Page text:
As previously noted, N.J.S.A. 34:15-9 was enacted prior to the inclusion of occupational claims in the workers' compensation system and specifically provides that an Article I election must occur prior to an accident. Besides the other requirements for a valid Article I process, it is evident that with the inclusion of occupational claims in Article II, an Article I election must now also occur prior to occupational exposure rather than disease manifestation for the process to be valid.
Ledger argues that, pursuant to N.J.S.A. 34:15-72, it is adequately insured for any liability that may be imposed upon it.*fn8
N.J.S.A. 34:15-72 provides:
In like manner every employer except the state or a municipality, county or school district who is now or hereafter becomes subject to the provisions of Article I of this chapter (§ 34:15-1 et seq.) shall forthwith make sufficient provision for the complete payment of any obligation which he may incur to an injured employee or his administrators or next of kin under said Article I of this chapter.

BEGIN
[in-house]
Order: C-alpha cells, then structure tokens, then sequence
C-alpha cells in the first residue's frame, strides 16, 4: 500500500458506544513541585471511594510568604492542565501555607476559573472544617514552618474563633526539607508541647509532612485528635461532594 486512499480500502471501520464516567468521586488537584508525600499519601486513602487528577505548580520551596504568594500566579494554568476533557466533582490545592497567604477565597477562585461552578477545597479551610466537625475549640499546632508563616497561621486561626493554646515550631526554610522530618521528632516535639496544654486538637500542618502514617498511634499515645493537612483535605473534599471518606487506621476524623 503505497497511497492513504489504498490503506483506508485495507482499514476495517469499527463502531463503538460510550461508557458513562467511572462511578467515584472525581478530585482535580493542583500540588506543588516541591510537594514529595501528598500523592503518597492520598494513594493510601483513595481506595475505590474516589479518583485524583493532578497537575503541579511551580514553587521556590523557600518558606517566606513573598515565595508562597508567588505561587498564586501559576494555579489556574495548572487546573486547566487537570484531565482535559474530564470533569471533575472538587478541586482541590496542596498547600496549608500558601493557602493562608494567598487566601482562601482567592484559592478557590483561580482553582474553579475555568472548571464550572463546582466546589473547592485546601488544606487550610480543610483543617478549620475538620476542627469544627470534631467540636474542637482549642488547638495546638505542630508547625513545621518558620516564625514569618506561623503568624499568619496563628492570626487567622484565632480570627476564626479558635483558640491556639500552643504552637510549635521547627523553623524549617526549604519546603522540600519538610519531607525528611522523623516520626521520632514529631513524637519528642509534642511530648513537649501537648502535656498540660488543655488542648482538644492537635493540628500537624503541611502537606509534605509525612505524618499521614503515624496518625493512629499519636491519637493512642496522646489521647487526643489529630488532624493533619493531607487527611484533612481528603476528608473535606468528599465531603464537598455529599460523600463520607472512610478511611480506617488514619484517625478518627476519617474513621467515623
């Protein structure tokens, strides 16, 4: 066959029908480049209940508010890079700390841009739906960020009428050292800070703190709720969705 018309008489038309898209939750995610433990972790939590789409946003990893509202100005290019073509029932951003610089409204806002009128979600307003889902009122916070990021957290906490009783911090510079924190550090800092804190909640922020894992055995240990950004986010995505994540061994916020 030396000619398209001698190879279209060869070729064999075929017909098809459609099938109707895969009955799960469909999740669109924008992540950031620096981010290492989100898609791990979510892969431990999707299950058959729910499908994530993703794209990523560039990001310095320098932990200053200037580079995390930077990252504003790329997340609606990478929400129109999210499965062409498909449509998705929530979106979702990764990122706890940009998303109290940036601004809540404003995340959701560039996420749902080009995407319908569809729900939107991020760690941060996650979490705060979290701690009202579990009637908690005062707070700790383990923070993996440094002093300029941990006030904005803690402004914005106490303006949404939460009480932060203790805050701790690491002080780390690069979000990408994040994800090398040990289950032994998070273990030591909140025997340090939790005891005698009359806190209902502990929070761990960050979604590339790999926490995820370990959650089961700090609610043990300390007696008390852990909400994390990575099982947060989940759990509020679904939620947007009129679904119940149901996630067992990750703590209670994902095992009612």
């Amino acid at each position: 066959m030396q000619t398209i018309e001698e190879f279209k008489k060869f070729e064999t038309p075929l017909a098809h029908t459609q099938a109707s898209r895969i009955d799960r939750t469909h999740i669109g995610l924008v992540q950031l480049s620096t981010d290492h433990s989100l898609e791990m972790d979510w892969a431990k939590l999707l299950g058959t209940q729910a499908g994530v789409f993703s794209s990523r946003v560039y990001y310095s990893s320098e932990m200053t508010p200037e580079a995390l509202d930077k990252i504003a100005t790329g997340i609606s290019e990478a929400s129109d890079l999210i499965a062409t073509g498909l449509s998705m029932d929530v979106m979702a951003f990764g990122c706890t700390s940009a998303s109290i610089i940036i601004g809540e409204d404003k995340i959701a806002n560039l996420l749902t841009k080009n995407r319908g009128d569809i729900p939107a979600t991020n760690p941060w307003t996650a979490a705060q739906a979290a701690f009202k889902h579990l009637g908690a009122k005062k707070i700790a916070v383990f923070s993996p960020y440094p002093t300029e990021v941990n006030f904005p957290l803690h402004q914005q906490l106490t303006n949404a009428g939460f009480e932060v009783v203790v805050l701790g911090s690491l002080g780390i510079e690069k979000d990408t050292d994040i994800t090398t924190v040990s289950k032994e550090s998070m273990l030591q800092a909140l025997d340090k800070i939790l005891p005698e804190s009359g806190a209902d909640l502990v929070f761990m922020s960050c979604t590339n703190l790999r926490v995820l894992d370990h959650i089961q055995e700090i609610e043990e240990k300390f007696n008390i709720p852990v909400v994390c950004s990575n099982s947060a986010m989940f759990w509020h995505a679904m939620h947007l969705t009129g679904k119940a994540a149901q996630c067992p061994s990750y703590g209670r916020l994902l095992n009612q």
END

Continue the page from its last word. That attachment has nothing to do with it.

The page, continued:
Under the statute employers are required to obtain "sufficient coverage for the payment of any obligation it might incur on account of bodily injuries to an employee." Schmidt v. Smith, 155 N.J. 44, 51 (1998).
The Vice-President and Claims Manager of Ledger's insurance brokers testified that occupational disease claims brought by mailers pursuant to Article I would be covered under section 3B of Ledger's insurance policy, which is the employers liability insurance section applicable to all employees. The section applies to "bodily injury by accident or bodily injury by disease" that "arise[s] out of and in the course of the injured employee's employment...."
Included in the policy is endorsement WC 29 03 01, which states:
This endorsement applies only to the insurance provided by Part Two (Employers Liability Insurance) because New Jersey is shown in item 3.A of the Information Page.
We may not limit our liability to pay damages for which we become legally liable to pay because of bodily injury to your employees if the bodily injury arises out of and in the course of employment that is subject to, and is compensable under, the workers compensation law of New Jersey.*fn9
Thus, there are no limits on coverage for occupational disease claims brought in New Jersey. The Workers' Compensation Judge's finding that Ledger failed to satisfy the requirements of N.J.S.A. 34:15-72 is in error, based on differences in the record. However, in light of our decision the error was harmless.